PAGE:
Solar Impulse takes off for six-day, six-night Pacific flight

31 May 2015 | Author: | No comments yet »

Round-the-world Solar Impulse starts six-day flight from China to Hawaii.

A view of the Solar Impulse 2 on flight after taking off from Al Bateen Airport in United Arab Emirates on March 9, 2015. (REUTERS/Jean Revillard/Handout via Reuters) Solar Impulse 2 has embarked on the most daunting leg of its epic journey around the world. The single-seater solar-powered plane took off from Nanjing, China, Saturday, the start of a grueling 5,079-mile, five-day flight across the Pacific Ocean to Hawaii.

While none of the previous legs were more than 20 hours, the estimated flight time to Hawaii, is 130 hours. “I feel confident about this flight from Nanjing to Hawaii. The plane has a 236-foot wingspan, larger than that of the Boeing 747, but, thanks to the lightweight carbon fiber, weighs about as much as a car at around 5,070 pounds. Ahead of his departure, Borschberg said it was a key point for the project and for his co-pilot for the other legs, Bertrand Piccard: “This is the moment of truth. The aircraft will climb to the altitude of Mount Everest, almost 29,500 feet, during the day to get more sunlight, recharge the batteries and store more energy. Borschberg will experience temperatures ranging from 95 degrees Fahrenheit in the morning to minus 4 degrees Fahrenheit early in the evening while the plane is still high up.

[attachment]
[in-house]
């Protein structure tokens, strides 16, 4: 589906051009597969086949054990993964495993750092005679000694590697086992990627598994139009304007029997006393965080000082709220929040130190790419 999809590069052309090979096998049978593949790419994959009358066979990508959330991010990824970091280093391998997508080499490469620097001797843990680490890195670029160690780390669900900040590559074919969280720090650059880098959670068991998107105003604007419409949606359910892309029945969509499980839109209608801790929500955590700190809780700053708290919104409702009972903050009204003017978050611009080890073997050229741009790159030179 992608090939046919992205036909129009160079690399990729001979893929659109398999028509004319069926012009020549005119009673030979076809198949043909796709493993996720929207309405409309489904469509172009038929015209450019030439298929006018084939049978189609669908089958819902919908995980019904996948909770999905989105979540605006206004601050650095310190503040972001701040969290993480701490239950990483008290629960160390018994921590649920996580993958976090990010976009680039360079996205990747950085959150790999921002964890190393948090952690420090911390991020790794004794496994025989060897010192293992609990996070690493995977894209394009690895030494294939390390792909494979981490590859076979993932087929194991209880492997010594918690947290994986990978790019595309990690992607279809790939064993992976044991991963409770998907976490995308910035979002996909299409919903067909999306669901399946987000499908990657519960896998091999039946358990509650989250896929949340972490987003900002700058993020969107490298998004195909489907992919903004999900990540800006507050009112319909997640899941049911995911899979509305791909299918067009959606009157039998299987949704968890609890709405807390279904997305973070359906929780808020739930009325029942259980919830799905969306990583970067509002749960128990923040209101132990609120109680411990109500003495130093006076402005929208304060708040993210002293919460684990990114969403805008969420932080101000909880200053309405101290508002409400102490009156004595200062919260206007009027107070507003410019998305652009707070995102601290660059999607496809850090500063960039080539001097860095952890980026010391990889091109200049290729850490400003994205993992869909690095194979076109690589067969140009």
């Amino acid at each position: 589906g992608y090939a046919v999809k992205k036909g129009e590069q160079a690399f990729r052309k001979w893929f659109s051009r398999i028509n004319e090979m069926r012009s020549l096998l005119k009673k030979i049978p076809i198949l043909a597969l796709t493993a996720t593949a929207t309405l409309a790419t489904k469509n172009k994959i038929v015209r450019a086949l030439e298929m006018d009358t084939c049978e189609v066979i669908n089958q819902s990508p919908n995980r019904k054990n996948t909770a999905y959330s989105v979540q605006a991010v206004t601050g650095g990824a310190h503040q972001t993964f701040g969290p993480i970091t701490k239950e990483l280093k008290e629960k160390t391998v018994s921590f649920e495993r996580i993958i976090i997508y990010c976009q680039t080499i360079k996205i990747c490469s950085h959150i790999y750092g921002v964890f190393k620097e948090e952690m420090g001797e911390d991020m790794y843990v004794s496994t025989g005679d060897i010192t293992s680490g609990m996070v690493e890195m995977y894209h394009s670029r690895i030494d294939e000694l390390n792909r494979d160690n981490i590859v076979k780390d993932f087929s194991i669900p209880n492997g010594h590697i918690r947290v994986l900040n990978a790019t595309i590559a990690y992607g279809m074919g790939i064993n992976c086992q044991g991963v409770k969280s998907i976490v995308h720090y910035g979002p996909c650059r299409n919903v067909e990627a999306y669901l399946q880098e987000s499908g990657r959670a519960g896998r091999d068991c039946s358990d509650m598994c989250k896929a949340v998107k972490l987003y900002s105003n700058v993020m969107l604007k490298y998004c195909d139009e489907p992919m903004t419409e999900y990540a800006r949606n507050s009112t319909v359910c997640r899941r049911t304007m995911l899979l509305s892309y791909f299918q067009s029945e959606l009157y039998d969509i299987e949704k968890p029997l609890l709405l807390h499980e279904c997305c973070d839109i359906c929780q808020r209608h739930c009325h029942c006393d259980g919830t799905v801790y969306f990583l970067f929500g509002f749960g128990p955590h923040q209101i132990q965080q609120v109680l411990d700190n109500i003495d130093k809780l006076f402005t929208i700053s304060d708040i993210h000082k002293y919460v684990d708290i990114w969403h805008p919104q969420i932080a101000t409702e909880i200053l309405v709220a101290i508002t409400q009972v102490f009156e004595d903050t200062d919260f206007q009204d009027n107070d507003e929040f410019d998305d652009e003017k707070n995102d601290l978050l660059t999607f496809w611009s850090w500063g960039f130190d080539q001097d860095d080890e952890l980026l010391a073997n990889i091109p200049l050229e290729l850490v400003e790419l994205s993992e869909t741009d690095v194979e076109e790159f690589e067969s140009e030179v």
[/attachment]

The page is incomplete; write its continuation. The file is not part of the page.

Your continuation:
This represents an extraordinary illustration of technological innovation which André initiated and led during the last 12 years.” If all goes well, Piccard is due to take over the controls for the next leg from Hawaii to Phoenix. Borschberg and his fellow Swiss pilot Bertrand Piccard are taking it in turns to fly the solar-powered aircraft on its five-month journey across the globe.

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